The artificial log members used in the gas-fired artificial log assembly of the present invention preferably are composite logs of the type disclosed in U.S. patent application Ser. No. 07/661,868, filed on even date herewith naming Ian Thow as inventor, which application is a continuation-in-part of U.S. patent application Ser. No. 07/443,109, filed Nov. 28, 1989, now U.S. Pat. No. 5,026,579, issued June 25, 1991. The specifications of both these applications are hereby incorporated herein by reference. Thus, the artificial logs are preferably of the composite type having a ceramic concrete section of relatively high thermal conductivity for radiating substantial heat to the surroundings when heated and another section of ceramic fiber material having a relatively low conductivity which glows visibly when heated above about 1470° F. The ceramic fiber sections may be in the form of inserts 38 which are either molded into the ceramic concrete section, fitted into cavities provided in the ceramic concrete section, or otherwise attached to the ceramic concrete section, as shown for example in FIGS. 1 and 3. Alternatively, the composite artificial logs may comprise an upper ceramic concrete section and a lower ceramic fiber section attached thereto. In any case, the ceramic fiber sections have at least one surface outwardly exposed in the gas-fired artificial log assembly so as to provide the glowing appearance of a burning natural log when heated above about 1470° F.
Support plate 28, which may be aluminized steel or which may be polished stainless steel to reflect the glow of the flames, preferably supports a base plate 50 composed of a refractory material (e.g., ceramic fiber) that glows visibly above about 1470° F. In a preferred embodiment, first front artificial log member 40 is supported by base plate 50. As shown in FIGS. 2 and 3, first artificial log member 40 is preferably constructed to give the appearance of approximately one-half of a log which has been burned and tapers to a simulated burnt end 41.
Again with reference to FIG. 2, second front artificial log member 42 generally consists of a first distal end section 43, a second distal end section 45 and a medial section 47. The first distal end section 43 is supported by base plate 50 and the second distal end section 45 is supported by first front artificial log member 40. Thus, as shown in FIG. 2, with this arrangement the medial section 47 along with the upper surface 51 of base plate 50 and the burnt end section 41 of first front artificial log member 40 define a channel 52. Second artificial log member 42 preferably also includes a truncated branch portion 54 extending outwardly from the medial section 47 thereof vertically adjacent channel 52.
In an alternative embodiment shown in FIG. 4 artificial log assembly 10 may have a single front artificial log that has a structure substantially the same as that defined by first and second front artificial log members 40 and 42 shown, as though those members were bonded together to form an integral log member 150. In this embodiment, as in the dual front log embodiment described hereinabove, the key is the provision of a medial or central channel 152, which allows the flame from the main burner 60, described below, to pass therethrough, while at the same time causing the segments of the front artificial log member(s) on either side of that channel to glow visibly upon heating above about 1470° F. When assembled, the channel 152 is defined by the base plate 50 and the cavity 154 of the front artificial log member 150.
Artificial log assembly 10 further includes main burner 60, which is generally supported by support structure 12, as for example by brackets (not shown) attached to both the burner 12 and the base plate 38, and is spaced in front of first and second front artificial log members 40 and 42, thereby defining a combustion zone 70 therebetween (FIG. 3). Primary gas burner 60 produces hot "blue" flames that are directed generally horizontally rearwardly against base plate 50 and first and second front artificial log members 40 and 42, thereby also passing into and through channel 52. Primary gas burner 60 is substantially the same as the main burner disclosed and described in U.S. Pat. No. 4,883,043, the specification of which is hereby incorporated herein by reference. The heat from the flames issuing from primary gas burner 60, and the combustion products thereof, which are at a temperature above approximately 1470° F., cause at least portions of upper surface 51 of base plate 50, and the first and second front artificial log members 40 and 42 to glow visibly, thereby simulating the glow of burning logs and embers. In addition, the heat from the flames of primary gas burner 60 and the combustion by-products heats the log members and is, in turn, radiated outwardly to provide heat to the surroundings.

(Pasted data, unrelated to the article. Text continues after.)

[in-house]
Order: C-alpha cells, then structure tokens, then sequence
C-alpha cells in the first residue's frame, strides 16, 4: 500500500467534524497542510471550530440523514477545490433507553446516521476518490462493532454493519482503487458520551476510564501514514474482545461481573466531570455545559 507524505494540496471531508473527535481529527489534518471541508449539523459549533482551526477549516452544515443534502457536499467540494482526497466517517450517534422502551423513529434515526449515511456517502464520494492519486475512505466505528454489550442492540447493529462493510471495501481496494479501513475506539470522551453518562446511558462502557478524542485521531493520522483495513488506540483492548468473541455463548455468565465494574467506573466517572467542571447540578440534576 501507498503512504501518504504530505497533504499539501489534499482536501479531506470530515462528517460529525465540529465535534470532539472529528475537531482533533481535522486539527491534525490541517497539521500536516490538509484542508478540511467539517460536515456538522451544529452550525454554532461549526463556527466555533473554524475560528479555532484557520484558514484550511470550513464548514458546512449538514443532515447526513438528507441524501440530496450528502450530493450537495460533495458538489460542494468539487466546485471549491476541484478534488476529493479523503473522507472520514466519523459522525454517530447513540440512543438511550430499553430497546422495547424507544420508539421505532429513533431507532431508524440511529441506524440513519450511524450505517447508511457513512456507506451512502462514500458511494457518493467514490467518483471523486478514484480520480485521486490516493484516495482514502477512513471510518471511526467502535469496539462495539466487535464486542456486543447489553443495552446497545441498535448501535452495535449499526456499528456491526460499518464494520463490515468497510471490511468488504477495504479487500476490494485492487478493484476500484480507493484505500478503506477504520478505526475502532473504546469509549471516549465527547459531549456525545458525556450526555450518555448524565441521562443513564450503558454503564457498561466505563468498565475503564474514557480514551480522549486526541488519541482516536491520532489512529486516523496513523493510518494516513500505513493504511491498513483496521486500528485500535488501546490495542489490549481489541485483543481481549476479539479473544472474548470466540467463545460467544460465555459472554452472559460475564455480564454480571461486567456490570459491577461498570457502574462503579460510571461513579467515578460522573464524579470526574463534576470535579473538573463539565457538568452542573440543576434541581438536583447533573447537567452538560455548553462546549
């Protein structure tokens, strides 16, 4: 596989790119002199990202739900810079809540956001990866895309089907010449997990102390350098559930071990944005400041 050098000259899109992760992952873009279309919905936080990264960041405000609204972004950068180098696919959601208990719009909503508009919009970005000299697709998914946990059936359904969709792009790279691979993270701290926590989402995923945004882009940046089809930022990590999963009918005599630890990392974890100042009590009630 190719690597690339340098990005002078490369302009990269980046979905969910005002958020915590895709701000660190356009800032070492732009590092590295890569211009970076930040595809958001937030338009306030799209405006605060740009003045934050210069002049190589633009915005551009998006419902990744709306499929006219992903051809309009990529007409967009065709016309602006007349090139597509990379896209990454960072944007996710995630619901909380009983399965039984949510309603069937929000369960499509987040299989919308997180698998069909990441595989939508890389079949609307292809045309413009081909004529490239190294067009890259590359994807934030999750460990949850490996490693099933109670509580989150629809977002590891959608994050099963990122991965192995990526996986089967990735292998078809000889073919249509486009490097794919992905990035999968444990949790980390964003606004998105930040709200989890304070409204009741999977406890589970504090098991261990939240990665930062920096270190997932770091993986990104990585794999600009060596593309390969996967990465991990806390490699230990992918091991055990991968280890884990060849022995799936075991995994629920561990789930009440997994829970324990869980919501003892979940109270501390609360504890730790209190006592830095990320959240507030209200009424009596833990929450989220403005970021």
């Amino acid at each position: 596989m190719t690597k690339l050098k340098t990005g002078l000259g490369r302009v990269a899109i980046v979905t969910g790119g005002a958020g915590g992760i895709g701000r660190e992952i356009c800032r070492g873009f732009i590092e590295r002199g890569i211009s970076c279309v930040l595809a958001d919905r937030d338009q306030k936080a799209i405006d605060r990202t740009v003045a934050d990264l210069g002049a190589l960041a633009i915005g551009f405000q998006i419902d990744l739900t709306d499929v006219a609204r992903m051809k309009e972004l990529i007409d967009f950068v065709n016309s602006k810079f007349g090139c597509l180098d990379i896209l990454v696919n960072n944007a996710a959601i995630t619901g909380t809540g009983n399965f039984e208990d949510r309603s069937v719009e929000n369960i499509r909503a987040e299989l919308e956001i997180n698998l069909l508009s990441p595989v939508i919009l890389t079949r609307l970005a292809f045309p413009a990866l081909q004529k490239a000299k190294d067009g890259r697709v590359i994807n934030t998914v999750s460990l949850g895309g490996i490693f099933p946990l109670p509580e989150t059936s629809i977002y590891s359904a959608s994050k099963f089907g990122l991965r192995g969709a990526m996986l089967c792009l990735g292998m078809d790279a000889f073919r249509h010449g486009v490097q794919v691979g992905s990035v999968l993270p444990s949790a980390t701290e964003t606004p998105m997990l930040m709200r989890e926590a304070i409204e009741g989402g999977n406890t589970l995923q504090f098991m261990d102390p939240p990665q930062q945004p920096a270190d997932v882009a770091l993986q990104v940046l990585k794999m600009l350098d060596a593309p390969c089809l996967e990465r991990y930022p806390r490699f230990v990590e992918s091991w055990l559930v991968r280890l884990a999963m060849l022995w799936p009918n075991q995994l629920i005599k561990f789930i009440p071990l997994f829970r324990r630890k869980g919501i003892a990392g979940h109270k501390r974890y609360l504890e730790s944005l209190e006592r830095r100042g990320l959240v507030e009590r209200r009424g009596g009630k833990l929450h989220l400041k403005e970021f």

The gas-fired artificial log assembly of the present invention further includes neat gas burner means located between the rear artificial log 44 and the first and second front artificial log members 40 and 42, respectively. The neat gas burners 80 and 82, which are preferably disposed generally parallel to the front and rear logs, have downwardly-angled distal end portions 81 and 83, respectively, which angle downwardly at a location rearwardly adjacent to channel 52. Thus, the flame from the primary gas burner 60 which passes into and through channel 52 serves to ignite the neat gas burners 80 and 82 when they are supplied with gas.
Neat gas burners 80 and 82 are preferably provided with a plurality of gas orifices 86 such that the flames therefrom issue generally upwardly between rear log 44 and first and second front logs 40 and 42. Additionally, it is preferred that the flames issuing from neat gas burners 80 and 82 are peaked, as shown in FIG. 2, to further enhance the realism of the artificial log assembly. This can be accomplished by providing adjacent gas orifices 86 of progressively increasing diameter, to a maximum, and then progressively decreasing diameter, so as to control the height of the flames.